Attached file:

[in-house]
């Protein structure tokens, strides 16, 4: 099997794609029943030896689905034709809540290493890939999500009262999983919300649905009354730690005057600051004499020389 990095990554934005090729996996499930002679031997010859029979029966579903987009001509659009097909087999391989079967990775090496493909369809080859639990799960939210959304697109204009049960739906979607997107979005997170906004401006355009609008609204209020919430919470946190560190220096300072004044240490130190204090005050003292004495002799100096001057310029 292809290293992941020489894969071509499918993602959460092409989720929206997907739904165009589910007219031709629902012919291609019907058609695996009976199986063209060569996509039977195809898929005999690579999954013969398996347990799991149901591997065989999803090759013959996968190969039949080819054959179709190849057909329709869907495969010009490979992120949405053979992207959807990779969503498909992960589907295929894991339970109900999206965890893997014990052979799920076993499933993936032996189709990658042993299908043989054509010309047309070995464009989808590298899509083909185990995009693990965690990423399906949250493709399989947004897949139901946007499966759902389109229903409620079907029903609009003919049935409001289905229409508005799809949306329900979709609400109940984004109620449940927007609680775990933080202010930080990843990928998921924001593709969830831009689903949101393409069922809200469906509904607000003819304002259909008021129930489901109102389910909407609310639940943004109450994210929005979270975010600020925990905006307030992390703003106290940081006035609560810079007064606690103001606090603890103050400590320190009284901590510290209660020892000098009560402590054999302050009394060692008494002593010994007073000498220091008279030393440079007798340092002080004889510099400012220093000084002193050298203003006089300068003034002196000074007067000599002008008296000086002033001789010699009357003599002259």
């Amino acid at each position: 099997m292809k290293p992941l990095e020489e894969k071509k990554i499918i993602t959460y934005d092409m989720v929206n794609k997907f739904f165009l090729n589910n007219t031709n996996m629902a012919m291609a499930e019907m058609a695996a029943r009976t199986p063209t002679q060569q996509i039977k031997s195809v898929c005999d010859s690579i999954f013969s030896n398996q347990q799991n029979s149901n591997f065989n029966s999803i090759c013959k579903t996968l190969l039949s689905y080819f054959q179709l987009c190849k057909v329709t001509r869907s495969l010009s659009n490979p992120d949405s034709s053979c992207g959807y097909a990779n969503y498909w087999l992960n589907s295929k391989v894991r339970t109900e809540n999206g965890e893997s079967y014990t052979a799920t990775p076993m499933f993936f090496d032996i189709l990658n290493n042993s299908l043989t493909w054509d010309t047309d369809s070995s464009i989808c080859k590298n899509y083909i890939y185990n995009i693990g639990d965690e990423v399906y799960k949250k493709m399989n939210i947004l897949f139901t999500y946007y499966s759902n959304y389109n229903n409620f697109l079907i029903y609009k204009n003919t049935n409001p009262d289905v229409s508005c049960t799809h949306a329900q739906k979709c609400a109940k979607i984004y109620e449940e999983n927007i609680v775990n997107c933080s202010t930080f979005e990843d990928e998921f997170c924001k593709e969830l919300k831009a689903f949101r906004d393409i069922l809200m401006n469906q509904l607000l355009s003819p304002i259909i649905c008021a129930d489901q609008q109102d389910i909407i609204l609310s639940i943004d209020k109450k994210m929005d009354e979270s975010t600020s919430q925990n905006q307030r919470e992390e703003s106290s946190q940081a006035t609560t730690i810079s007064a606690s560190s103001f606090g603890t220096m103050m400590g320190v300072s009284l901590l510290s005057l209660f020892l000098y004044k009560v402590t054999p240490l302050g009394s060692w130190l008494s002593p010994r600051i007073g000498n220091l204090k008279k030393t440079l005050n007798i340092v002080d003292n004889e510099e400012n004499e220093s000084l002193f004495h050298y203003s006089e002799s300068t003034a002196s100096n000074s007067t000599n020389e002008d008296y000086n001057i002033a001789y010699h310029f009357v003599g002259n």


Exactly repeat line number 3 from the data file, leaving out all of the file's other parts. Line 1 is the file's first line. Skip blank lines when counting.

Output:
């Amino acid at each position: 099997m292809k290293p992941l990095e020489e894969k071509k990554i499918i993602t959460y934005d092409m989720v929206n794609k997907f739904f165009l090729n589910n007219t031709n996996m629902a012919m291609a499930e019907m058609a695996a029943r009976t199986p063209t002679q060569q996509i039977k031997s195809v898929c005999d010859s690579i999954f013969s030896n398996q347990q799991n029979s149901n591997f065989n029966s999803i090759c013959k579903t996968l190969l039949s689905y080819f054959q179709l987009c190849k057909v329709t001509r869907s495969l010009s659009n490979p992120d949405s034709s053979c992207g959807y097909a990779n969503y498909w087999l992960n589907s295929k391989v894991r339970t109900e809540n999206g965890e893997s079967y014990t052979a799920t990775p076993m499933f993936f090496d032996i189709l990658n290493n042993s299908l043989t493909w054509d010309t047309d369809s070995s464009i989808c080859k590298n899509y083909i890939y185990n995009i693990g639990d965690e990423v399906y799960k949250k493709m399989n939210i947004l897949f139901t999500y946007y499966s759902n959304y389109n229903n409620f697109l079907i029903y609009k204009n003919t049935n409001p009262d289905v229409s508005c049960t799809h949306a329900q739906k979709c609400a109940k979607i984004y109620e449940e999983n927007i609680v775990n997107c933080s202010t930080f979005e990843d990928e998921f997170c924001k593709e969830l919300k831009a689903f949101r906004d393409i069922l809200m401006n469906q509904l607000l355009s003819p304002i259909i649905c008021a129930d489901q609008q109102d389910i909407i609204l609310s639940i943004d209020k109450k994210m929005d009354e979270s975010t600020s919430q925990n905006q307030r919470e992390e703003s106290s946190q940081a006035t609560t730690i810079s007064a606690s560190s103001f606090g603890t220096m103050m400590g320190v300072s009284l901590l510290s005057l209660f020892l000098y004044k009560v402590t054999p240490l302050g009394s060692w130190l008494s002593p010994r600051i007073g000498n220091l204090k008279k030393t440079l005050n007798i340092v002080d003292n004889e510099e400012n004499e220093s000084l002193f004495h050298y203003s006089e002799s300068t003034a002196s100096n000074s007067t000599n020389e002008d008296y000086n001057i002033a001789y010699h310029f009357v003599g002259n």